• Enrique A. Cordero


Updated: Nov 14, 2020

The Italian cemetery is also rich in religious symbolism with its many statues of Christ, the Virgin Mary, and other saints, as well as angels, cherubs, and crosses. The gravestones, themselves, are predominately made of polished granite, although quite a few family crypts are made of marble. On the other hand, the Centro Español cemetery has its share of expensive and richly ornamented burial site markers, but these are not as numerous. The sites studied were not, in general, as decorative and seemed at times austere when compared to the Italian monuments. The differences in economic or social status are quite clear within the cemeteries as well as among them. It is interesting to note that although one finds religious symbolism in the Spanish cemetery, it is not as widespread as in the Italian cemetery. However, Oaklawn and Woodlawn cemeteries represent a cross-section of the community, and this I attribute to the fact that both of these graveyards predate the others. The Oaklawn Cemetery, being the oldest, has the highest number of the tablet-style gravestones.

Finally, the Memorial Park Cemetery, which represents the black community (particularly the Afro-Cuban), clearly portrays the differences in economic and social status. This cemetery is almost entirely devoid of statues, and the ornamentation of the stones is minimal. There are no marble monuments, and only a few granite gravestones are present. However, there is an abundance of headstones made of cement or concrete, as well as burial site slabs. These slabs, which are common in the other cemeteries, cover an area usually no larger than that required to cover the coffin buried at the site.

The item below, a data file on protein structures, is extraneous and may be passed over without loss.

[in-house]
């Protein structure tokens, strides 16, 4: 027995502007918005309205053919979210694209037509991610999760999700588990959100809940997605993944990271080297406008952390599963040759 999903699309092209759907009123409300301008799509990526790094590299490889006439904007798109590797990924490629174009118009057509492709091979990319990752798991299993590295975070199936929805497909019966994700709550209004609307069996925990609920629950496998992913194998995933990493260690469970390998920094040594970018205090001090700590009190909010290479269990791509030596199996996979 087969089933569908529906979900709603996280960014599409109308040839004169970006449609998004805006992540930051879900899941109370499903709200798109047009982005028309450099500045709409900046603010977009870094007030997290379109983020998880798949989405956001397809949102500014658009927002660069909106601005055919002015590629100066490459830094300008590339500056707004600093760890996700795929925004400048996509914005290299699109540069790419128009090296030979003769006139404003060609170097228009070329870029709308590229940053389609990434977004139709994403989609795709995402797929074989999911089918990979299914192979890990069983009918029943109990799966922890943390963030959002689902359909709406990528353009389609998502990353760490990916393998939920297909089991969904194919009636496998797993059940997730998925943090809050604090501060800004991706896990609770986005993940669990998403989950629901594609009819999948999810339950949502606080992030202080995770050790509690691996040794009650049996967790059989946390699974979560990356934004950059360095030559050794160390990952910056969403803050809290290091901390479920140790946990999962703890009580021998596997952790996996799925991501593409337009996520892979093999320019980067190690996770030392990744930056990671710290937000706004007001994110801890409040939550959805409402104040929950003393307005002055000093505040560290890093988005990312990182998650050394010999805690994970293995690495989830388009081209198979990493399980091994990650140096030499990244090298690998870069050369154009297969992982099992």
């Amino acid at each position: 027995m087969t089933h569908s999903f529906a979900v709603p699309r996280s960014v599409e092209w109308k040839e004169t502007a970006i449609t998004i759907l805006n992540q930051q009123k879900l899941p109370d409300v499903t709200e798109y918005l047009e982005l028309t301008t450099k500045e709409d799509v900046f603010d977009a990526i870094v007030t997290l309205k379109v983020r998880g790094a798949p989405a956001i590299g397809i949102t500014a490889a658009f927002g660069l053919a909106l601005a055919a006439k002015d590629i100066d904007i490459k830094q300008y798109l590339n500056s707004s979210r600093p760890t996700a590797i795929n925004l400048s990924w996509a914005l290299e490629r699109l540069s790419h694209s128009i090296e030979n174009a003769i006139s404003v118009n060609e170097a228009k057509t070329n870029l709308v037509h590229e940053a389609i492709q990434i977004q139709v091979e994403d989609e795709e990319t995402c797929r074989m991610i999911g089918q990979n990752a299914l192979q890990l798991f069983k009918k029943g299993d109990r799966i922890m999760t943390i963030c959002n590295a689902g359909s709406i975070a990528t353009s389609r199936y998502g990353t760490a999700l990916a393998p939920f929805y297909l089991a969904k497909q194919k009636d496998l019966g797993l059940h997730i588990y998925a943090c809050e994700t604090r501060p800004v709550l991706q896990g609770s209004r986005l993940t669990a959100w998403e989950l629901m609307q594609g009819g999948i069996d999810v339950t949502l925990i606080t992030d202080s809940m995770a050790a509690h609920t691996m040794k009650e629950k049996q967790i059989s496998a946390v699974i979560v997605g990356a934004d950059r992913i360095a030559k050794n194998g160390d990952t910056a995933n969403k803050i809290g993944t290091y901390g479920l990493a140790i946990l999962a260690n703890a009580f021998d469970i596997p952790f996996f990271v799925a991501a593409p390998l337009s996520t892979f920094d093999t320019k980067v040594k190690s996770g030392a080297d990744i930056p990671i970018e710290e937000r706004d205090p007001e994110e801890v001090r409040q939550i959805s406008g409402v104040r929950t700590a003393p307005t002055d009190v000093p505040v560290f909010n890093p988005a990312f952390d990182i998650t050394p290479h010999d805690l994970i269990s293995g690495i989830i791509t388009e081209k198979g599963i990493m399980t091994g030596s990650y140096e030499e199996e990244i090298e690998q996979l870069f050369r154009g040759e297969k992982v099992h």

In many cases where the slabs are used, there are no headstones—an occurrence that is anomalous in the other cemeteries. Many of these slabs have the information handwritten in the wet cement or concrete; the reader should keep in mind that there is more to a gravestone than the design on top. Many have distinctive shapes and arrangements of words on them, references to a group of which the deceased was once a part, and differences in the material of which they are constructed. Gravestone decorations may vary significantly—often, they are incised. Still, they also come in the form of grave embellishments such as borders around family or individual plots, planted flowers or shrubbery, plastic or cut flowers and their containers, toys, candles, seashells, and so on. Even the position of the name on the gravestone may be indicative of changing cultural concerns (Dethlefsen & Jensen, 1977).

The Tampa, Florida cemeteries surveyed in this paper demonstrate their individuality and value as a historical source. These types of cemeteries may become popular, once again, even though the latest “…development in cemeteries has produced parks of rolling lawns, their necropolitan smoothness scarcely broken by rows of slight indentations in the grass, where small bronze or concrete markers record the names and numbers of those who lie beneath” (Dethlefsen & Jensen, 1977). When comparing graveyards, the newer ones appear to be somewhat impersonal, and it is in these manicured expanses of lawns that the dead are interred “…in all but anonymity in the egalitarian ranks of a multistoried mausoleum or in a memorial lawn, marked only by a flat tablet set at ground level to allow unimpeded passage of a lawnmower” (Dethlefsen & Jensen, 1977).

A cemetery represents an important portion of the lives and histories of a group of people, and it offers valuable insights into the past as well as into the present. It is a source of information waiting to be tapped.


Dethlefsen, E. S., & Jensen, K. (1977). Social Commentary from the Cemetery. Natural History, LXXXVI(6), 32-39.


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